Tony rushes a gunman and takes him down, which then stops more bullets from killing more innocent people. In that moment, as Tony ends the gunman but also dies from being shot, he enters the realm of something greater than himself. This moment in There There is what I’ve taught this year as chiastic time, circular and flowing both forward and back. Tony Loneman arrives at a four-year-old version of himself, not going back but splitting time to enter himself pre-Drome and playing a bubble game with his grandma, asking, “What are we?” Then Tony continues down that path to playing a second game, this one with his Transformers and running out the plot line of battle, betrayal, and sacrifice. The Optimus Prime character in Tony’s childhood game says, “We were made to transform. So if you get a chance to die to save someone else, you take it. Every time.”
I mention my own learning from this book because it tips, rather nicely, into a necessary conversation about Native construction. This is from posting by AJ Eversol titled The Joy of Native Storytelling Structures. (Provided by a SIV writer. TY Cevia): The themes of Native stories are as varied as any culture’s, but they fall outside western expectations when they focus on broader concepts rather than narrow ones. Typically, our stories provide universal interpretations of the world around us and give commentary on our possible place within it… In my family, we freeze our walks in the woods just to admire a bright red cardinal perched atop a branch. In Cherokee culture, this bird is a messenger. Seeing it perched signals to us that we should stop and listen. Sometimes we need to be humbled by acknowledging the giant world around us. This means that we slow down the storytelling. We take pregnant pauses. The point of the story is to discover the world around us and listen to what it says to us, to let it tell us our story and where we fit into the world around us.
Eversol is telling us that Native stories, not all, but many bring about transformation in the reader by the way the story is told…character growth isn’t the point. Reader growth is. And that is what I experienced in reading this book. I grew, artistically, personally, and as a teacher!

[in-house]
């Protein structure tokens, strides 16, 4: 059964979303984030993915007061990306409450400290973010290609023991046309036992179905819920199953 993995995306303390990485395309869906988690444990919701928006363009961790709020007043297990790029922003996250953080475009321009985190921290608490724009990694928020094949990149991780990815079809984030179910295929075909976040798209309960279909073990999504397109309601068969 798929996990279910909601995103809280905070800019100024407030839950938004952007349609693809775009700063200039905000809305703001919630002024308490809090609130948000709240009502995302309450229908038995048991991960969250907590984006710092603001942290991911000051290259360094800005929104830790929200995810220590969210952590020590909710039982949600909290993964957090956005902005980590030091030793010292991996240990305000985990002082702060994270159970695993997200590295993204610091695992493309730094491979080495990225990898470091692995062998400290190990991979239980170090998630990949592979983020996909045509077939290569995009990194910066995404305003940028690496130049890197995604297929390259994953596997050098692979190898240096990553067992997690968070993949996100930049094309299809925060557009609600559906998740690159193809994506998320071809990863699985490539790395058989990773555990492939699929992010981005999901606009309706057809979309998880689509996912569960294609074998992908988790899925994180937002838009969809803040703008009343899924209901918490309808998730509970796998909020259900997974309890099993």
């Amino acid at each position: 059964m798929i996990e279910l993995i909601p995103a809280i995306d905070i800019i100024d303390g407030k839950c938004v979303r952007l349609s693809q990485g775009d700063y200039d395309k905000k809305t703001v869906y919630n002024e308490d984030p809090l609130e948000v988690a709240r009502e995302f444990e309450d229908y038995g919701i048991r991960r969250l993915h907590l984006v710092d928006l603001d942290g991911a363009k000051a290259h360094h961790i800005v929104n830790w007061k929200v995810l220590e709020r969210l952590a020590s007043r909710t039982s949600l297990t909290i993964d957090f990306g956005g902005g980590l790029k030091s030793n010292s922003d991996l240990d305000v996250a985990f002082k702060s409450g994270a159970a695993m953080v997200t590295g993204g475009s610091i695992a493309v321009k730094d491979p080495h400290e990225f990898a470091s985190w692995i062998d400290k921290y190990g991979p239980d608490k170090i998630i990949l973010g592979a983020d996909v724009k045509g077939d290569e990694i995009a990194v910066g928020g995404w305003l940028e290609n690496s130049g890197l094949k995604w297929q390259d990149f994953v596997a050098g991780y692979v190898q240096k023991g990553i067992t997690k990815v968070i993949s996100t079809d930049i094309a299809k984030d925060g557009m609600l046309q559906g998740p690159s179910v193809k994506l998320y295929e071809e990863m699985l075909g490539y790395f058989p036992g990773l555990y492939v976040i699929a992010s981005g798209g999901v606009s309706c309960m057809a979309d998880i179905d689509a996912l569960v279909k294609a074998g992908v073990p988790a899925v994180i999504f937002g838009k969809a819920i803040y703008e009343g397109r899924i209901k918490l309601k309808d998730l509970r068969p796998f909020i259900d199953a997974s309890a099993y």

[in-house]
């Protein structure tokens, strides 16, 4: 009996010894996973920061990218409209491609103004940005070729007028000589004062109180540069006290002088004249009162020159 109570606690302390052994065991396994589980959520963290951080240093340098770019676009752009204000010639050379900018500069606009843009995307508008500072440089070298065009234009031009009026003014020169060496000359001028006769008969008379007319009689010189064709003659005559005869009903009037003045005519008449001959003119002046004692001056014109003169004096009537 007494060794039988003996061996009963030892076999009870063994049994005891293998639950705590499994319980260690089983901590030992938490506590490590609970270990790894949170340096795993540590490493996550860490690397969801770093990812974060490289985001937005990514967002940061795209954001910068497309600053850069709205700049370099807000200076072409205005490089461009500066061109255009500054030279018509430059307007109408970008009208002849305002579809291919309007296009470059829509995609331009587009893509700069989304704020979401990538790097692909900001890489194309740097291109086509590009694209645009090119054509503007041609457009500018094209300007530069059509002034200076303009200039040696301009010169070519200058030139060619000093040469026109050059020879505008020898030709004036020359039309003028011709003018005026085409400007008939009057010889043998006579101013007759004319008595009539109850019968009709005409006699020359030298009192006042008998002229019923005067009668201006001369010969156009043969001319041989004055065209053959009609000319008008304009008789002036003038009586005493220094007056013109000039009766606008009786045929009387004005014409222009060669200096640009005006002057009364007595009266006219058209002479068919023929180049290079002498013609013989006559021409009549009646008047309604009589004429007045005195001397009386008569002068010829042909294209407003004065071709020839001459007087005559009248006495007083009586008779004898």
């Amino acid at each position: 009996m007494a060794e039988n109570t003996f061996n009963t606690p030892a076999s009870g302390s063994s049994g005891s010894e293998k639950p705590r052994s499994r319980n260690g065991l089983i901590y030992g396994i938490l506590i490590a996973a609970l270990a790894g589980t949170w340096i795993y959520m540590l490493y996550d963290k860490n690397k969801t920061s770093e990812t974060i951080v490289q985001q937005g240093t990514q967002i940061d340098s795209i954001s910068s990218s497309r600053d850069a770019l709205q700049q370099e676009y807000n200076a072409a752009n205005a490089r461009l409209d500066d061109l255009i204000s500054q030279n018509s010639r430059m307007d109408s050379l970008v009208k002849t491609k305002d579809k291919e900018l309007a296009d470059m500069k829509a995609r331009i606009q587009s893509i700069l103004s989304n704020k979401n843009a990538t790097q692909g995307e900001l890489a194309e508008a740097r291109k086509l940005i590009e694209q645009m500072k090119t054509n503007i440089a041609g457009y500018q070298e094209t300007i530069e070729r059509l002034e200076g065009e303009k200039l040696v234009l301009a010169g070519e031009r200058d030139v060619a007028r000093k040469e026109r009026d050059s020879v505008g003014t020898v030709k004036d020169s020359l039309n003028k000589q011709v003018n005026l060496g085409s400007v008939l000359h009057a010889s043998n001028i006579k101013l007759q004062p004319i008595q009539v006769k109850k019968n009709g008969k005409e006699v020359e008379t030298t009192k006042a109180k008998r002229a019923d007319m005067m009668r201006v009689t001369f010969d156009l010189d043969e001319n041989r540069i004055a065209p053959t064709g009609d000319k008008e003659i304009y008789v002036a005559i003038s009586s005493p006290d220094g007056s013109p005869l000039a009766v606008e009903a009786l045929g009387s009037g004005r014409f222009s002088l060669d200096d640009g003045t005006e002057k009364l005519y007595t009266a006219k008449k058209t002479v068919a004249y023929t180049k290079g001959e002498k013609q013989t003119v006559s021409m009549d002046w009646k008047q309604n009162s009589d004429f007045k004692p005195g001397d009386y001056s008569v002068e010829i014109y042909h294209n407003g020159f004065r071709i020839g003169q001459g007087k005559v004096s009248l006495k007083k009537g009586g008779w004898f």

Eversol continues: We were assimilated by force. It wasn’t a willing thing to abandon the familiarity of our story structure. Our ancestors were thrust into western ideology and away from our own. It can be difficult for Native writers to embrace a traditional Native story structure because we are so accustomed to adapting our stories for different audiences.
Choosing to not adapt that structure and instead to claim it with planted feet is an active way to participate in decolonization and reclaim what is ours…
Did Tommy Orange refuse to adapt his structure in There There? Or was it a mix? A little from the classic forms/conventions, a little from Native structures? I don’t know. I almost don’t want to know because I trust that we, in community, engaged with the material in the deepest way possible, placing the work at center, and leaving the actual writer alone.
Looking to the future
There There is a book of lamentation, of struggle, of setting the record straight, and of gifts all at the same time. I am hopeful that our time with this important book leads us through grieving, into making necessary amends, conditioned forgiveness, and finally, finally, the partnership of brothers and sisters who look toward a better future.
Perhaps this is a bit of my own magical thinking, the utopian who seeks that which lays over the horizon, but I want to see our tomorrow that way. I want to hope. And for all of this and more, I bow to Tommy Orange. Thank you, Sir, for this fine and important book.
If you haven’t read it yet, get it, read it and please, add a comment on what you learned from the novel, There There by Tommy Orange.
Writer Insights and Comments:
From Cevia: I was struck by the complexity and diversity of Native American identity and the far-reaching effects of generational trauma.
From Taylor S: I couldn’t believe how close he made me feel to each of the characters. Especially for a group of people who are often talked about so separately. I felt like I was able to see bits of myself in all the characters (despite not being a bat-killing alcoholic custodian). He really showed me how you can invite people into a story and make them feel part of it.
From Brenda: I learned how to connect the story through the interweaving of characters. I also felt like I was being told a truth that I needed to hear. Last, I find myself hearing the Indigenous voice in a way I had not heard it before. What a gift.
From Yushin: I read a short poem by Kim Stafford this morning. The last part goes: “From your hoard of reticence/your burrowed think, your/dream in chains, your/collared love on leash—make your secrets sing. Put them into ink. I learned what it looks like to make even your darkest secrets and ugliest trauma sing.
From Ellee: There There humanized the modern devastation of the Native communities. It revealed the realities of historical trauma and how it manifests for future generations. The book was a bridge.
From Camille: There There made me come full circle with the human need to tell a story. I loved that his writing was so very honest even as it presented difficult topics such as teen pregnancy, addiction. There There is a gut wrenching reality that we all have a story to tell whether it’s pretty or sometimes ugly, it is why we are here. So hard to ponder what we have done to Native peoples. We need to learn about it and continue to revisit the tragedy.
From Patricia: There There haunts its readers. The past running into present is not something I’ve ever felt so clearly.